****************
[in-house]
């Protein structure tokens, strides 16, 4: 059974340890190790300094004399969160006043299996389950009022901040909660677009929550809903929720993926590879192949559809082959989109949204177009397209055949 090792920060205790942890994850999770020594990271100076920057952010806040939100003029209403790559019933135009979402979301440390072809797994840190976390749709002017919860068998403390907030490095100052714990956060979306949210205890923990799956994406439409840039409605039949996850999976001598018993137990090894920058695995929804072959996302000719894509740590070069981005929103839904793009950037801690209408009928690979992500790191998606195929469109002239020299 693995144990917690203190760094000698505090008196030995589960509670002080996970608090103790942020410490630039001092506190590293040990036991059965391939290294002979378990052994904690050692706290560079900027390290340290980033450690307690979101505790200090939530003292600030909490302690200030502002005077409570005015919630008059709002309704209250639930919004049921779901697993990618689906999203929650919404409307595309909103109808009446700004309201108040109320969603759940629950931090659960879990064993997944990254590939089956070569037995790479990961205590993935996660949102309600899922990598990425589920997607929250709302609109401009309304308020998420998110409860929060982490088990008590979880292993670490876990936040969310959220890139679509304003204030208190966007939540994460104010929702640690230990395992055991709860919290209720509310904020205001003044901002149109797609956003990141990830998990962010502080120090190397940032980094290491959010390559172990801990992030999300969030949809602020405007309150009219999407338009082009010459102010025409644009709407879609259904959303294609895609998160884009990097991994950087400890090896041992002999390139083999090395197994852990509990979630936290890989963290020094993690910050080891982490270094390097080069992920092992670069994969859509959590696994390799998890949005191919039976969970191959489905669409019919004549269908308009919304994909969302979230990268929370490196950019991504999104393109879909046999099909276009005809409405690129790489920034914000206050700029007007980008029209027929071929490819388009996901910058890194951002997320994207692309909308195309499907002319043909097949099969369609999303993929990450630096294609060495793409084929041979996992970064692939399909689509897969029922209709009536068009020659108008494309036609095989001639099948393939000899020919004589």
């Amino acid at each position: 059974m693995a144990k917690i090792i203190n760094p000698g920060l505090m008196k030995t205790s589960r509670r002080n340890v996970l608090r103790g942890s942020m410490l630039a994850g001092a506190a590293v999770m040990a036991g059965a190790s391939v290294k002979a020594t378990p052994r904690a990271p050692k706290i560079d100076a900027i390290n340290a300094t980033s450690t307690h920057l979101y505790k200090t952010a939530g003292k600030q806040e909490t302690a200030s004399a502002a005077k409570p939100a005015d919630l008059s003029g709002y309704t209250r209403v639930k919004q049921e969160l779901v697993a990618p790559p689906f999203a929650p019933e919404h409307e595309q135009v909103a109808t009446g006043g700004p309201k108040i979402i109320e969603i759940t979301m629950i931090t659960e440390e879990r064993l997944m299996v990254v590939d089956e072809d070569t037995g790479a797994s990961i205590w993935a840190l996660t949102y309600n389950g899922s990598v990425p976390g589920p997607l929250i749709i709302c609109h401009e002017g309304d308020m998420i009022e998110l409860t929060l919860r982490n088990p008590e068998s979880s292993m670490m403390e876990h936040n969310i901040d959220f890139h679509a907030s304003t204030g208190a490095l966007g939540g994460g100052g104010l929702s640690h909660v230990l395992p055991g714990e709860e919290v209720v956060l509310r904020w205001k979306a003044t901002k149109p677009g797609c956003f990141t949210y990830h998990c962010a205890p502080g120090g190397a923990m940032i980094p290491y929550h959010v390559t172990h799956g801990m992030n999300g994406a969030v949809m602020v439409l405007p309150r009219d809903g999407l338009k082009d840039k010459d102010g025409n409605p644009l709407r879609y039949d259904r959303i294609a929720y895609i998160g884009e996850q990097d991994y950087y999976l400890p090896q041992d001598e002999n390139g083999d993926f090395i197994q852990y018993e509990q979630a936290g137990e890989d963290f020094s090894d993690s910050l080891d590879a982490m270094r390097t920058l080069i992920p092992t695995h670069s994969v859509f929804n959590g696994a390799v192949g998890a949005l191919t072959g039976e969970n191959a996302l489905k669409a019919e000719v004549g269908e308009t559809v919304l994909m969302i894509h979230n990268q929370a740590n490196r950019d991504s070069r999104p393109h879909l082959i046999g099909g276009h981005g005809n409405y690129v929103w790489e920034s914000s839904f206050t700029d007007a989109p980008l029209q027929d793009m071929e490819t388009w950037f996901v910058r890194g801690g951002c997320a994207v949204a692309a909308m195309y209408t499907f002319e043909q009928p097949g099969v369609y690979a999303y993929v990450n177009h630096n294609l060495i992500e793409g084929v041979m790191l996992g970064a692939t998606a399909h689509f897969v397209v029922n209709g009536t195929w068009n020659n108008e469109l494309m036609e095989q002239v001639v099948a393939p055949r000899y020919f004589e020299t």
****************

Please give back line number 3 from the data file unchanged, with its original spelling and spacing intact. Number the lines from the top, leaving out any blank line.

């Amino acid at each position: 059974m693995a144990k917690i090792i203190n760094p000698g920060l505090m008196k030995t205790s589960r509670r002080n340890v996970l608090r103790g942890s942020m410490l630039a994850g001092a506190a590293v999770m040990a036991g059965a190790s391939v290294k002979a020594t378990p052994r904690a990271p050692k706290i560079d100076a900027i390290n340290a300094t980033s450690t307690h920057l979101y505790k200090t952010a939530g003292k600030q806040e909490t302690a200030s004399a502002a005077k409570p939100a005015d919630l008059s003029g709002y309704t209250r209403v639930k919004q049921e969160l779901v697993a990618p790559p689906f999203a929650p019933e919404h409307e595309q135009v909103a109808t009446g006043g700004p309201k108040i979402i109320e969603i759940t979301m629950i931090t659960e440390e879990r064993l997944m299996v990254v590939d089956e072809d070569t037995g790479a797994s990961i205590w993935a840190l996660t949102y309600n389950g899922s990598v990425p976390g589920p997607l929250i749709i709302c609109h401009e002017g309304d308020m998420i009022e998110l409860t929060l919860r982490n088990p008590e068998s979880s292993m670490m403390e876990h936040n969310i901040d959220f890139h679509a907030s304003t204030g208190a490095l966007g939540g994460g100052g104010l929702s640690h909660v230990l395992p055991g714990e709860e919290v209720v956060l509310r904020w205001k979306a003044t901002k149109p677009g797609c956003f990141t949210y990830h998990c962010a205890p502080g120090g190397a923990m940032i980094p290491y929550h959010v390559t172990h799956g801990m992030n999300g994406a969030v949809m602020v439409l405007p309150r009219d809903g999407l338009k082009d840039k010459d102010g025409n409605p644009l709407r879609y039949d259904r959303i294609a929720y895609i998160g884009e996850q990097d991994y950087y999976l400890p090896q041992d001598e002999n390139g083999d993926f090395i197994q852990y018993e509990q979630a936290g137990e890989d963290f020094s090894d993690s910050l080891d590879a982490m270094r390097t920058l080069i992920p092992t695995h670069s994969v859509f929804n959590g696994a390799v192949g998890a949005l191919t072959g039976e969970n191959a996302l489905k669409a019919e000719v004549g269908e308009t559809v919304l994909m969302i894509h979230n990268q929370a740590n490196r950019d991504s070069r999104p393109h879909l082959i046999g099909g276009h981005g005809n409405y690129v929103w790489e920034s914000s839904f206050t700029d007007a989109p980008l029209q027929d793009m071929e490819t388009w950037f996901v910058r890194g801690g951002c997320a994207v949204a692309a909308m195309y209408t499907f002319e043909q009928p097949g099969v369609y690979a999303y993929v990450n177009h630096n294609l060495i992500e793409g084929v041979m790191l996992g970064a692939t998606a399909h689509f897969v397209v029922n209709g009536t195929w068009n020659n108008e469109l494309m036609e095989q002239v001639v099948a393939p055949r000899y020919f004589e020299t």